A PACKED Volunteer Hall in Galashiels on Tuesday night was the setting for a celebration of all that is good and extraordinary about local young people, writes Mark Entwistle.
Some 250 guests – volunteers, parents, supporters, project managers – filled the hall for the Young Volunteering Awards night to witness young people being presented with certificates to acknowledge the hours they give to helping other people.
Opportunities for volunteers aged up to 25 are wide-ranging and include after-school activities, advocacy, caring for animals, tennis coaching, dance instruction, youth work, befriending, shop work, conservation, political issues and radio presenting.
Ewan Jackson, chief executive of the Borders Sport and Leisure Trust, was the introductory speaker and presented the awards.
Volunteering in sport is becoming more popular, and he spoke about the benefit to volunteers and participants – the value to themselves, to sport and to the community.
He encouraged everybody to think more about getting involved with their local sports clubs, and emphasised how important volunteers are, not only to Borders sporting successes, but to the continuing popularity of all sorts of sports in the region.
For Volunteer Centre Borders, the organisers of the Young Volunteering Awards, Susan Swan addressed the value of young people in the community. She acknowledged the efforts of the people receiving certificates, highlighting a number who had put in hundreds of volunteering hours during the last year.
“Although they don’t do it for reward, their dedication and responsible attitude deserves to be recognised by these national certificates. In many cases, projects could not run without them,” she said.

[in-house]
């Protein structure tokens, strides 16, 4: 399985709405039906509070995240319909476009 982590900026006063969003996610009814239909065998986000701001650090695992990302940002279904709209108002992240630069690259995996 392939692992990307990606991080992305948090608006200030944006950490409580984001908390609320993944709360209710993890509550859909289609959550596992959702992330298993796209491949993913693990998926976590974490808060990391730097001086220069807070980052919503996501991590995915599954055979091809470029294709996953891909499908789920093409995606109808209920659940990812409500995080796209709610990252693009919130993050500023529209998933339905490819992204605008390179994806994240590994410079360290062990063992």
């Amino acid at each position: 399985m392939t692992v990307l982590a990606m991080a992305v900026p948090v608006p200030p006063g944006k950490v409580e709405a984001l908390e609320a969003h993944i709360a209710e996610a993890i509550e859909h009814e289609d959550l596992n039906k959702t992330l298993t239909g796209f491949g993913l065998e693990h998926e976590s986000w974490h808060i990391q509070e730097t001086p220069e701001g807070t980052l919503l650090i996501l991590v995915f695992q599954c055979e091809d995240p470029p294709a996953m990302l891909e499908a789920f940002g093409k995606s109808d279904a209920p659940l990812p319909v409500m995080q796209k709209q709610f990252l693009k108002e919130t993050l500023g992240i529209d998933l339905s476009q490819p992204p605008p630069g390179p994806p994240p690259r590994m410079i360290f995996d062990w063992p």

And young people are certainly coming forward to volunteer. This year, 277 of them received certificates – for 50, 100 and 200 hours of volunteering, with 13 completing more than 200 hours (including three under the age of 16). That was a total of 27,175 hours of volunteering contributed across the Borders.
All 277 had one thing in common in that they recognised the value of doing something for others, and for some it really is a great personal achievement.
Where’s George?, Berwickshire’s most successful young band, played a set during the supper break. They have raised hundreds of pounds for worthwhile charities, both locally and internationally, and the evening saw the launch of their new CD.
Tom Sellar, chair of Volunteer Centre Borders, congratulated everyone on their success: “Young people are the future of volunteering and we applaud them for everything they do. I hope that the reward they have gained tonight will inspire them to continue to help others in various ways throughout their lives.”
Young people volunteered in all sorts of projects during the past year, including broadcasting with Radio Borders’ Wired and Generate Radio, through Girlguiding, advocacy and support with BIAS (Borders Independent Advocacy Service), befriending with Interest Link, sports volunteering with Active Schools and environmental work.
One such volunteer is Simon, aged 20, who donates his services as a driver, a shopper and a charity shop assistant in Berwickshire.
He told us why he gives up his time to help others: “I love it. It can be very busy, but I like to feel that I am doing something useful, and it means I get to meet all sorts of people.
“I am looking for a job just now, but whatever happens, I’ll keep on volunteering as I know how much it means to others.”